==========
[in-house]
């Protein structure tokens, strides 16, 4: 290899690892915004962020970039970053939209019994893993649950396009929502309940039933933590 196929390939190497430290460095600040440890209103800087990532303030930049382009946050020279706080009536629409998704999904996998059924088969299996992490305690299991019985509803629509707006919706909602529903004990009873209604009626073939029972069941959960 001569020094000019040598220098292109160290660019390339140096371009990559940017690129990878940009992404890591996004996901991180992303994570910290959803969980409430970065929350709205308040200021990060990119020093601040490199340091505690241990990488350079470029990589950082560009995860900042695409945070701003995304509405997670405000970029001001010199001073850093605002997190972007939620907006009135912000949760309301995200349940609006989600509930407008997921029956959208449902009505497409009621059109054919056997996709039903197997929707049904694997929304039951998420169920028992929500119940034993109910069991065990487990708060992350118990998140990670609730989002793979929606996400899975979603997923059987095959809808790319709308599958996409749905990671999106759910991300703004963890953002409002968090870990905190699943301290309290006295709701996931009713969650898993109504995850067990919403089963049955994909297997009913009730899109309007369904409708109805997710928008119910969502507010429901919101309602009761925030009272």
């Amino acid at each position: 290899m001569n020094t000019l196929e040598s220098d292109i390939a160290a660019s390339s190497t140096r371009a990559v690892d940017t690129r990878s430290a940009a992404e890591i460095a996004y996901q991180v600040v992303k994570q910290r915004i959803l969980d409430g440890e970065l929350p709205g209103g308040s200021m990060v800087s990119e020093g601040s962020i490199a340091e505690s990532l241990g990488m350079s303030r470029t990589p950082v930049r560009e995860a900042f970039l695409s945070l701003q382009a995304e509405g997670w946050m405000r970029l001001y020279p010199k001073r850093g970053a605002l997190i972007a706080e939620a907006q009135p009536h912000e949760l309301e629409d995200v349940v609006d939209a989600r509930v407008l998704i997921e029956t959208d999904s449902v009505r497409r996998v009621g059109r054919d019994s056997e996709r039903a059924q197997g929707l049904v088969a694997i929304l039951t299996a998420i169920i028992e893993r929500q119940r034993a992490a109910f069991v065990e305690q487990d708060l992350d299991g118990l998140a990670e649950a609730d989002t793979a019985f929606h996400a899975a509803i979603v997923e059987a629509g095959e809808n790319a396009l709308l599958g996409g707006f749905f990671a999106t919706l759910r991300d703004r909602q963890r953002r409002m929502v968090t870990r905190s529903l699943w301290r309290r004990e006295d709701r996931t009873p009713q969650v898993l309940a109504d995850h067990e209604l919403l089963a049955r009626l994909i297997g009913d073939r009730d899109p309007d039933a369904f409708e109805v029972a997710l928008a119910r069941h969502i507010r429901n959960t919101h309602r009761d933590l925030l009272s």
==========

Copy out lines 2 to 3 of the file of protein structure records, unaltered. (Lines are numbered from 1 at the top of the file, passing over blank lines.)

């Protein structure tokens, strides 16, 4: 290899690892915004962020970039970053939209019994893993649950396009929502309940039933933590 196929390939190497430290460095600040440890209103800087990532303030930049382009946050020279706080009536629409998704999904996998059924088969299996992490305690299991019985509803629509707006919706909602529903004990009873209604009626073939029972069941959960 001569020094000019040598220098292109160290660019390339140096371009990559940017690129990878940009992404890591996004996901991180992303994570910290959803969980409430970065929350709205308040200021990060990119020093601040490199340091505690241990990488350079470029990589950082560009995860900042695409945070701003995304509405997670405000970029001001010199001073850093605002997190972007939620907006009135912000949760309301995200349940609006989600509930407008997921029956959208449902009505497409009621059109054919056997996709039903197997929707049904694997929304039951998420169920028992929500119940034993109910069991065990487990708060992350118990998140990670609730989002793979929606996400899975979603997923059987095959809808790319709308599958996409749905990671999106759910991300703004963890953002409002968090870990905190699943301290309290006295709701996931009713969650898993109504995850067990919403089963049955994909297997009913009730899109309007369904409708109805997710928008119910969502507010429901919101309602009761925030009272």
């Amino acid at each position: 290899m001569n020094t000019l196929e040598s220098d292109i390939a160290a660019s390339s190497t140096r371009a990559v690892d940017t690129r990878s430290a940009a992404e890591i460095a996004y996901q991180v600040v992303k994570q910290r915004i959803l969980d409430g440890e970065l929350p709205g209103g308040s200021m990060v800087s990119e020093g601040s962020i490199a340091e505690s990532l241990g990488m350079s303030r470029t990589p950082v930049r560009e995860a900042f970039l695409s945070l701003q382009a995304e509405g997670w946050m405000r970029l001001y020279p010199k001073r850093g970053a605002l997190i972007a706080e939620a907006q009135p009536h912000e949760l309301e629409d995200v349940v609006d939209a989600r509930v407008l998704i997921e029956t959208d999904s449902v009505r497409r996998v009621g059109r054919d019994s056997e996709r039903a059924q197997g929707l049904v088969a694997i929304l039951t299996a998420i169920i028992e893993r929500q119940r034993a992490a109910f069991v065990e305690q487990d708060l992350d299991g118990l998140a990670e649950a609730d989002t793979a019985f929606h996400a899975a509803i979603v997923e059987a629509g095959e809808n790319a396009l709308l599958g996409g707006f749905f990671a999106t919706l759910r991300d703004r909602q963890r953002r409002m929502v968090t870990r905190s529903l699943w301290r309290r004990e006295d709701r996931t009873p009713q969650v898993l309940a109504d995850h067990e209604l919403l089963a049955r009626l994909i297997g009913d073939r009730d899109p309007d039933a369904f409708e109805v029972a997710l928008a119910r069941h969502i507010r429901n959960t919101h309602r009761d933590l925030l009272s």